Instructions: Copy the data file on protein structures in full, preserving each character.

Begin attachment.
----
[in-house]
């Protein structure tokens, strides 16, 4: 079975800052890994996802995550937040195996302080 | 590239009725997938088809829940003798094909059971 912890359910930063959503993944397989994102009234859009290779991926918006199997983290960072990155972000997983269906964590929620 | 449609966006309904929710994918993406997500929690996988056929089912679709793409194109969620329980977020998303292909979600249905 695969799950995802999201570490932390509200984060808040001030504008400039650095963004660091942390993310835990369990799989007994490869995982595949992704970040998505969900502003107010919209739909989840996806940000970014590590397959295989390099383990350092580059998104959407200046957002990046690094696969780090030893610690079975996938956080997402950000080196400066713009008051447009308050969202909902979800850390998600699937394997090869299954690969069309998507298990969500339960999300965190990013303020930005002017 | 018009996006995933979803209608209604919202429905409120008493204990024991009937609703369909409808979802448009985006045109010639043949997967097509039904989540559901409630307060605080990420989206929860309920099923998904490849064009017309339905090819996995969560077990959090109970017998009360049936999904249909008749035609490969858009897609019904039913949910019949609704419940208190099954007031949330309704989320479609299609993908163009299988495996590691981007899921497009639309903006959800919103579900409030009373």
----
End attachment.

[in-house]
């Protein structure tokens, strides 16, 4: 079975800052890994996802995550937040195996302080 | 590239009725997938088809829940003798094909059971 912890359910930063959503993944397989994102009234859009290779991926918006199997983290960072990155972000997983269906964590929620 | 449609966006309904929710994918993406997500929690996988056929089912679709793409194109969620329980977020998303292909979600249905 695969799950995802999201570490932390509200984060808040001030504008400039650095963004660091942390993310835990369990799989007994490869995982595949992704970040998505969900502003107010919209739909989840996806940000970014590590397959295989390099383990350092580059998104959407200046957002990046690094696969780090030893610690079975996938956080997402950000080196400066713009008051447009308050969202909902979800850390998600699937394997090869299954690969069309998507298990969500339960999300965190990013303020930005002017 | 018009996006995933979803209608209604919202429905409120008493204990024991009937609703369909409808979802448009985006045109010639043949997967097509039904989540559901409630307060605080990420989206929860309920099923998904490849064009017309339905090819996995969560077990959090109970017998009360049936999904249909008749035609490969858009897609019904039913949910019949609704419940208190099954007031949330309704989320479609299609993908163009299988495996590691981007899921497009639309903006959800919103579900409030009373």